2020 has been an unprecedented year. But it won’t go down in history only for the difficulties we’ve faced as humankind. It’s the year that will be remembered for bringing seven mammals back from the edge of extinction - at least for now.
According to a recent study published on the Conservation Letters, seven mammals were on the edge of becoming extinct in the past decade but thanks to immense conservation efforts they were saved from this fate. However, only two of them are believed to be safe for good.
Let’s get to know these heroic animals, celebrate the successful conservation, and share this historical moment with our friends - because not all of these species can be saved forever without extensive changes in our relationship with the natural world.
The scimitar oryx (Oryx dammah), also known as the Sahara oryx, is a 1 meter (3.3 ft) antelope that once spread across North America. These magnificent animals went extinct in the wild in 2000.
Thanks to enormous conservation efforts, Scimitar-horned Oryx were reintroduced back into the wild in 2016. Today, there are 1000 Scimitar Horned Oryx living in the wild and about 7000 in captivity.
Location: Central North Africa (Niger and Chad)
Habitat: grassy steppes, semideserts, and deserts
Threat: loss of suitable habitat, hunting
The Père David's deer (Elaphurus davidianus), also known as the milu, is a rare deer with broad hooves and a long fluffy tail. By the end of the 19th century, the species was hunted to extinction in their native China.
The milu was saved from extinction thanks to the specimen living in European zoos. In 1980s, they were reintroduced into the wild and by today, the population has grown to more than 700 individuals in China. However, as the species has lived in captivity for so long, they may lack the necessary genetic diversity and adaptation to predators to survive.
Habitat: river valleys with grass and aquatic plants
Vaquita (Phocoena sinus) is an aquatic mammal living in the northern end of the Gulf of California. These 150 cm long relatives of dolphins and whales are victims of illegal fishery where they get caught as bycatch.
Conservation efforts have have slowed the catastrophic decline of the species until today but according to the researchers, they may fail to halt it in the long run.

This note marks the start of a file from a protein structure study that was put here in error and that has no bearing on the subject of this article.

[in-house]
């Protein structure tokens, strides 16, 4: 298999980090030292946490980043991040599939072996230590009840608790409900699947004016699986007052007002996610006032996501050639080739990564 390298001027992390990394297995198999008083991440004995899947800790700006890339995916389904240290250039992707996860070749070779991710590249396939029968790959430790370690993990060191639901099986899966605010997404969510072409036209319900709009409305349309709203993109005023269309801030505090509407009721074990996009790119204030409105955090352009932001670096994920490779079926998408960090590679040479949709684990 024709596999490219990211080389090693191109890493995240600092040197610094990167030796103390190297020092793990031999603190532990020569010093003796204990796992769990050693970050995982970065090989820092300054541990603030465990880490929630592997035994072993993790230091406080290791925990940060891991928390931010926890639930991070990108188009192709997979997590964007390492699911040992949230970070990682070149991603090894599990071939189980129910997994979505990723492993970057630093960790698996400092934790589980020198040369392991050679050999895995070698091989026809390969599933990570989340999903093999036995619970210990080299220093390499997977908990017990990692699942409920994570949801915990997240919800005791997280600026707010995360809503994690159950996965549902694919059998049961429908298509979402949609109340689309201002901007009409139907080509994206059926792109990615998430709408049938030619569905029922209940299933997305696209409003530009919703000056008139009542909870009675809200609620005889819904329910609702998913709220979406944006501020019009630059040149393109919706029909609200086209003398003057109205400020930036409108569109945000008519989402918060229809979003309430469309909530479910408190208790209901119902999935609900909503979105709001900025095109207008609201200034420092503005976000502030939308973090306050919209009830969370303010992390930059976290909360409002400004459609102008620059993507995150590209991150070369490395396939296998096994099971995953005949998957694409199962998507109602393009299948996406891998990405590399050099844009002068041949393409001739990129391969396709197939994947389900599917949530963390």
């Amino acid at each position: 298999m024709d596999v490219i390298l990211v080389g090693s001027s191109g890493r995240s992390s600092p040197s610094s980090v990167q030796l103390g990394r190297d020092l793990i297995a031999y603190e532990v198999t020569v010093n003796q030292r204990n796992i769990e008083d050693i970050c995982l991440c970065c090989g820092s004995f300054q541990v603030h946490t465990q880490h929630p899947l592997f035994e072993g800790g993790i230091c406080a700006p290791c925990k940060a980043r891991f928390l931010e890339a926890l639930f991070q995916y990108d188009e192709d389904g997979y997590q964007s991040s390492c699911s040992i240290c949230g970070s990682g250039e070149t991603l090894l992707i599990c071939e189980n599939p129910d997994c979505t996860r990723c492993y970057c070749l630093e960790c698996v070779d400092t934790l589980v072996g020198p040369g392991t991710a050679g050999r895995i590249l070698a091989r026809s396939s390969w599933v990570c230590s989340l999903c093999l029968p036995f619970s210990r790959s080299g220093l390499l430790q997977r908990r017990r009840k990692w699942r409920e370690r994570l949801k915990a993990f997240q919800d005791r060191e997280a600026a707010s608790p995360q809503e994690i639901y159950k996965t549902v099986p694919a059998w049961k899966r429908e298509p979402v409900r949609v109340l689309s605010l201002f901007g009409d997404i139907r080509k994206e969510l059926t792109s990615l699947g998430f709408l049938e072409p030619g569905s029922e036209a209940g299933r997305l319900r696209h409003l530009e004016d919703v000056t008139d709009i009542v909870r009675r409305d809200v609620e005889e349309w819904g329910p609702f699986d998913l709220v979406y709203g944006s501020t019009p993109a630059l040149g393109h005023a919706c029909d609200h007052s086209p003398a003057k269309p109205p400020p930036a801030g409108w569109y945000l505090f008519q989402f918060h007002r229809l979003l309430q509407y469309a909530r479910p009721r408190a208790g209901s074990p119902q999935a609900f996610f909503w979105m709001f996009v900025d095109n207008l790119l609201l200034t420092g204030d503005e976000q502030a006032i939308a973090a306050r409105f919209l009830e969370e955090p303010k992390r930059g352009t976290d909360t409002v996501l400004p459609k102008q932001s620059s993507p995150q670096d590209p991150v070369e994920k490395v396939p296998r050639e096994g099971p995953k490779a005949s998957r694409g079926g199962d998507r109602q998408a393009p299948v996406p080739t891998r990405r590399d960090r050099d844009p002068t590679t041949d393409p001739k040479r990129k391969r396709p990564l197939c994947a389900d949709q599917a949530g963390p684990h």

Location: Sea of Cortez, Vermilion Sea in the Gulf of California, USA
Habitat: shallow turbid waters less than 150 m deep (490 ft)
Threat: illegal fishery
Javan rhinoceros (Rhinoceros sondaicus), also known as the Sunda rhinoceros, is a small rhino with mosaic and armour-like skin that grows up to 1.7 m in height (5.6 ft). This one-horned mammal has been poached for their horns to near extinction, with a single population remaining on the planet.
With the help of active monitoring and protection, the decline of Javan Rhinoceros has stabilized. However, with just one population alive in the world, and none in captivity, their future on Earth cannot be taken for granted.
Habitat: lowland rain forests, grasslands, reed beds with rivers, large floodplains, wet areas with mud wallows
Threat: poaching for horns
The red wolf (Canis rufus) is a reddish canine standing between coyotes and gray wolves. Their populations have mostly been cleared by active hunting in their native Southeastern parts of United States.
Reintroduction efforts have prevented the last 20-30 red wolves from going extinct. However, the species remains under the risk of being shot to extinction in the wild in the future.
Location: Southeast USA
Habitat: prairie marshes, swamps
The black-footed ferret (Mustela nigripes), also known as the American polecat, were considered to be extinct in the wild in the 1980s. The main reasons for extinction were considered sylvatic plague and the decrease of prairie dogs, the primary food source for the black-footed ferret.
From 1991, a captive-breeding program reintroduced the species in the western states of the US, Canada, and Mexico. Today, there are more than 1000 wild-born individuals living in their native habitats.
Threat: habitat loss, diseases
Cát Bà Langur (Trachypithecus poliocephalus), also known as the golden-headed langur, is one of the rarest primates in the world, living in the island of Cát Bà in Vietnam. After years of poaching to supply the traditional medicine industry, the population of golden-headed langurs dropped below 70 in the 2010s.
Bodyguards protect the last surviving Cát Bà Langurs till this day. Though this has saved the species from going extinct, the future of these golden-headed primates remains uncertain.
Habitat: limestone forests
Threat: poaching for traditional medicine
We will always be thankful for the amazing conservation efforts made to protect these and all other species threatened with extinction. These seven success stories reassure that we can stop mass extinctions and loss of biodiversity, though it’s not going to be easy.
We end 2020 with more than 35,500 species threatened with extinction. Saving them is not a matter of conservation, though. We need to eliminate the root causes that are killing wildlife.
These species live only on this single Earth. When they go extinct, they’re gone for good. We can’t afford to lose them.
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